• 53% of Americans either haven’t purchased insurance or haven’t expanded coverage because they don’t know what type or how much they need.
  • 2 in 3 (67%) consumers say they would be more loyal to insurers if premiums were lower.


US Life Insurance Industry Statistics

A bar graph compares life insurance payout totals by year, indicating a stead increase to $790.8B in 2021.

Life insurance is a sizable part of many Americans’ plans for their own future. The industry, too, has to look to the future to assess how changes in technology and the economy will affect its customers and holdings.

Life expectancy dropped in both 2020 and 2021, meaning policyholders aren’t living quite as long. This means that insurance companies could see a continued increase in payouts in the coming decades.

  • Life & Health (L&H) benefits payments totaled $790.8 billion in 2021, a 6% year-over-year increase and a 14% increase from 2017 — despite declining in 2019 and 2020.
  • Only one-third of consumers know that insurance brokers need accreditation.
  • The L&H  sector accounts for around 32% of all direct insurance premiums, including property, casualty, and health.
  • The 10 largest L&H companies cumulatively share 55% of the market.
  • While the market share of the top 25 L&H insurers dropped in 2021, the top 100 companies held a steady market share.
  • The value of all reported direct life insurance premiums in 2022 was $193.6 billion, about a 21% increase from 2021.
  • When accounting for accident and health, as well as annuity considerations and deposit-type contract funds, total reported premiums amount to $1.1 trillion in 2022, up from $818 million in 2021.
  • MetLife has the largest share of direct premiums written, with $103.3 billion in 2020, or an 11.3% market share — about $40 billion more than any other company.
  • In 2021, the L&H insurance sector held around $8.5 trillion in assets.
  • Expenses in the L&H sector rose 6% overall from 2020 to 2021.
  • Contract surrenders (policy cancellations) caused a 12% increase in related expenses from 2020 to 2021.
  • To raise capital, insurance companies cumulatively offered $4.4 billion in public equity in 2021.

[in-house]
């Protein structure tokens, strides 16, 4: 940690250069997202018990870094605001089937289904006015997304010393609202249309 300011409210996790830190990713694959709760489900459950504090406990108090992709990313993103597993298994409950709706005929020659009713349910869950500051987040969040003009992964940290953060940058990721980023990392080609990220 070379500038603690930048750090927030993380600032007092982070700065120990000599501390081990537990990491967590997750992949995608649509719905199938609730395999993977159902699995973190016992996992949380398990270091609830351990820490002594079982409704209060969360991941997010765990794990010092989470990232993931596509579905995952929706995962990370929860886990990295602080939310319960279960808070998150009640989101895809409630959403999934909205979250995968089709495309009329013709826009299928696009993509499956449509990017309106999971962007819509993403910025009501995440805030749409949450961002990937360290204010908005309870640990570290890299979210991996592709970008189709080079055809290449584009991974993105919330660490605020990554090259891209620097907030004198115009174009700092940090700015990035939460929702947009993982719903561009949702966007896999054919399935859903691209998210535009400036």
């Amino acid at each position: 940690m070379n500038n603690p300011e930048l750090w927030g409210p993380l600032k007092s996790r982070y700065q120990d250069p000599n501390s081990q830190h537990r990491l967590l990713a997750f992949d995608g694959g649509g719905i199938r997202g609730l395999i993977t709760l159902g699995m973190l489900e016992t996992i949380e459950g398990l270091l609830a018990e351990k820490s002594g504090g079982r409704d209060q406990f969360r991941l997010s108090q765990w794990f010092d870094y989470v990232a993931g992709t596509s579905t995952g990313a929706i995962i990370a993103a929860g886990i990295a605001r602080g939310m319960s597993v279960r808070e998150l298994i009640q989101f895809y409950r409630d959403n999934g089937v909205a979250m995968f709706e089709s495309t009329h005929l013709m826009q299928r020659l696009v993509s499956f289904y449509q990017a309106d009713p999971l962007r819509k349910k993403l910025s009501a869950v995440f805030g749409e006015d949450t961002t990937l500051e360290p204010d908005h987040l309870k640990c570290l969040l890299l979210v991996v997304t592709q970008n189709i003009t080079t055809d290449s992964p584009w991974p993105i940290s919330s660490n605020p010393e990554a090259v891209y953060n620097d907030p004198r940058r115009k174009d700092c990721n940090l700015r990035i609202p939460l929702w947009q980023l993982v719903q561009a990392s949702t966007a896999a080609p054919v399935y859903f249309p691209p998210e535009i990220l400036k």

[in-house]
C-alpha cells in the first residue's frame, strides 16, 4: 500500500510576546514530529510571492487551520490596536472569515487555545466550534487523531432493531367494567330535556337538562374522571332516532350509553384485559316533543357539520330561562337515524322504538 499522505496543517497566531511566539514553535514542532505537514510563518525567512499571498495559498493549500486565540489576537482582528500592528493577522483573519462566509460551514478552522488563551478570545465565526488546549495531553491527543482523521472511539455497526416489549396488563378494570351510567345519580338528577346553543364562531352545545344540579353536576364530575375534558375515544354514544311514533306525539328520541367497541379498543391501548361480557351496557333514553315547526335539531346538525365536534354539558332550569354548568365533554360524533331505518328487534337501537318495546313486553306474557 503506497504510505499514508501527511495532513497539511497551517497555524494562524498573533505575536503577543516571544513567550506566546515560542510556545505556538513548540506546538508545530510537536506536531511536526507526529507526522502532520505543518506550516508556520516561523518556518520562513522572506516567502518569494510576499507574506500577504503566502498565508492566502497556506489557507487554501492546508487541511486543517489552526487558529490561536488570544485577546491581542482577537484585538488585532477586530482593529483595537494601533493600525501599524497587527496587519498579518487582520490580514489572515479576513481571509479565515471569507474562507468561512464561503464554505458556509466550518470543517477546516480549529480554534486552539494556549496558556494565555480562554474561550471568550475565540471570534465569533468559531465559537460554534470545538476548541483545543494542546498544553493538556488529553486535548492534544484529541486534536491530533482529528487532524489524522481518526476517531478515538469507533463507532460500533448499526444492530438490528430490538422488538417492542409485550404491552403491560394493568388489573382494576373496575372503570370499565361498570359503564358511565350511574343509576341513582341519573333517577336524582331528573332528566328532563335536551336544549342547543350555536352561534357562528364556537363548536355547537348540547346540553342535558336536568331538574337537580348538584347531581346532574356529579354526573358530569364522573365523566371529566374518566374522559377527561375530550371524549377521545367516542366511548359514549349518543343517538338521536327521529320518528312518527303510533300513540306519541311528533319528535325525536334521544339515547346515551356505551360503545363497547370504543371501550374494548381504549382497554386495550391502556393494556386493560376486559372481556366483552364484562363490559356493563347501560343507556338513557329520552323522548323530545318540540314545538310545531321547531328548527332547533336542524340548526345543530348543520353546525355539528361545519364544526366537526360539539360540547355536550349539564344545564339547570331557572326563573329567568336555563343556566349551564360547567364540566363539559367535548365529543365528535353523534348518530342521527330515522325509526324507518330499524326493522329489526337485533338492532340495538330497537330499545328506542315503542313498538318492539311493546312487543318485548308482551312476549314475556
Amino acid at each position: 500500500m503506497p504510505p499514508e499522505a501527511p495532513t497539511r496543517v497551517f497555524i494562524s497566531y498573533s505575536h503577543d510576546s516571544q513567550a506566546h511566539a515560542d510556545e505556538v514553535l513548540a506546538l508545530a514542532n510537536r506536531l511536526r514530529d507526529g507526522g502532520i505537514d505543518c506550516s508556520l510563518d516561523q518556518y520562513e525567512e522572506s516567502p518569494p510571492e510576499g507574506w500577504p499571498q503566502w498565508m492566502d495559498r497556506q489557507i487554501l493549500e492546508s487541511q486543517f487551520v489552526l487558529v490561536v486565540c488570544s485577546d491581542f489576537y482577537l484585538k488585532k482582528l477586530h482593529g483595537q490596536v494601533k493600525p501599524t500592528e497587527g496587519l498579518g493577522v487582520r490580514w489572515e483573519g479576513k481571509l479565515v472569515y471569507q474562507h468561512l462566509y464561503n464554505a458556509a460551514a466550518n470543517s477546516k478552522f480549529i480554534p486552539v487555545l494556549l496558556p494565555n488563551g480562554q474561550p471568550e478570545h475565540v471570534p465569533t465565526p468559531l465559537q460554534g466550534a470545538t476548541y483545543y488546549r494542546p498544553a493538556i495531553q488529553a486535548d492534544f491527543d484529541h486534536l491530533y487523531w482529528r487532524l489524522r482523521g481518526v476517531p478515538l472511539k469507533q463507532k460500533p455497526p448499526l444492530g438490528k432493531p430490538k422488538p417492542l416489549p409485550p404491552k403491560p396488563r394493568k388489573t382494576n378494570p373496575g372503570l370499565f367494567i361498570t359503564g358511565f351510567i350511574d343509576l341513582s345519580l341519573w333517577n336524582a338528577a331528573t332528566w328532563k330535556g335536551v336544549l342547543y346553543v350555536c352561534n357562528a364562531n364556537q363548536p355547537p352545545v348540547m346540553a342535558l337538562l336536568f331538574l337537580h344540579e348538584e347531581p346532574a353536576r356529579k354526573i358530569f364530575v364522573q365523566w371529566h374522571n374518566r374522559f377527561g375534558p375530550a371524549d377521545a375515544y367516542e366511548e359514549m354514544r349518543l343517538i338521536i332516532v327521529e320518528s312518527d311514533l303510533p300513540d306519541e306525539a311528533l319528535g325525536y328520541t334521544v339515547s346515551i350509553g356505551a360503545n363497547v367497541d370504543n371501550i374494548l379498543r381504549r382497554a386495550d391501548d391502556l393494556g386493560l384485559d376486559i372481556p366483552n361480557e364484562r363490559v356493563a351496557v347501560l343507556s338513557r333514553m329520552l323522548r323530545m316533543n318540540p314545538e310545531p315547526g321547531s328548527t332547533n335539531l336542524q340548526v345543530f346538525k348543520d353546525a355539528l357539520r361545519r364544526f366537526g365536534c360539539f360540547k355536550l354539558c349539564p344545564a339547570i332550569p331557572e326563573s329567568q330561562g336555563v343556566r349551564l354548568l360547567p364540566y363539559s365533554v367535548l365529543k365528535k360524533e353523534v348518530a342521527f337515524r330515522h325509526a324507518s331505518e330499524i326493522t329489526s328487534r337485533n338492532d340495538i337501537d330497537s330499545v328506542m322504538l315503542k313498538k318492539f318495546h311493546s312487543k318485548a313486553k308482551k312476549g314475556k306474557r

• For the first time, L&H net investment income surpassed $200 billion in 2021 after two consecutive years of decline.


Common Life Insurance Misunderstandings

An infographic breaks common life insurance myths, including that life insurance is too expensive or that they exceed $1,000 annually.

Even though life insurance can help supplement retirement income, replace the income of a top wage earner, and create a sense of stability after a loved one passes away, many Americans don’t have it. Let’s break down a few common myths that deter people from getting the life insurance coverage they need.

1. The IRS will take taxes out of my life insurance benefit payout.

Even though 1 in 3 Americans believe this myth, death benefits from life insurance are not taxable. However, you will have to report and pay taxes on any related interest you receive.

2. Insurance is just too expensive for most family budgets.

80% of Americans overestimate the cost of insurance despite 60% listing cost as their top reason to avoid coverage.

3. Life insurance policies cost more than $1,000 annually.

This isn’t quite accurate, even though 44% of millennials think so. In reality, a policy for a healthy 30-year-old could cost around $160 annually.

4. Technology advancements will lead fewer people to rely on insurance.

As many as 64% of insurance customers say they’d adopt new technology in exchange for lower premiums, while 49% would do so for improved services.

5. Most insurance customers are technology-averse.

At least 56% of consumers store some of their personal data in the cloud.

6. Customers are more focused on privacy than premiums.

Nearly 9 in 10 consumers would comfortably share their personal information and lifestyle details to lower their premiums.

7. Almost half of all insurance claims aren’t paid out.

While consumers believe that around 60% of claims are successful, in reality, it’s more than 90%.

Compare Companies and See Your Options

If you’re not covered, it’s time to start thinking about end-of-life expenses and making sure that your loved ones don’t fall into financial turmoil after facing an unexpected bill. Learn more about final expenses and life insurance and compare coverage today so you can make a choice that protects your family and their finances in the event of an emergency.


  1. National Association Of Insurance Companies (NAIC)
  2. Discovery Health
  3. ACLI
  4. Federal Insurance Office, U.S. Department of the Treasury
  5. LIMRA 2022
  6. LIMRA 2021
  7. McKinsey & Company
  8. DXC Technology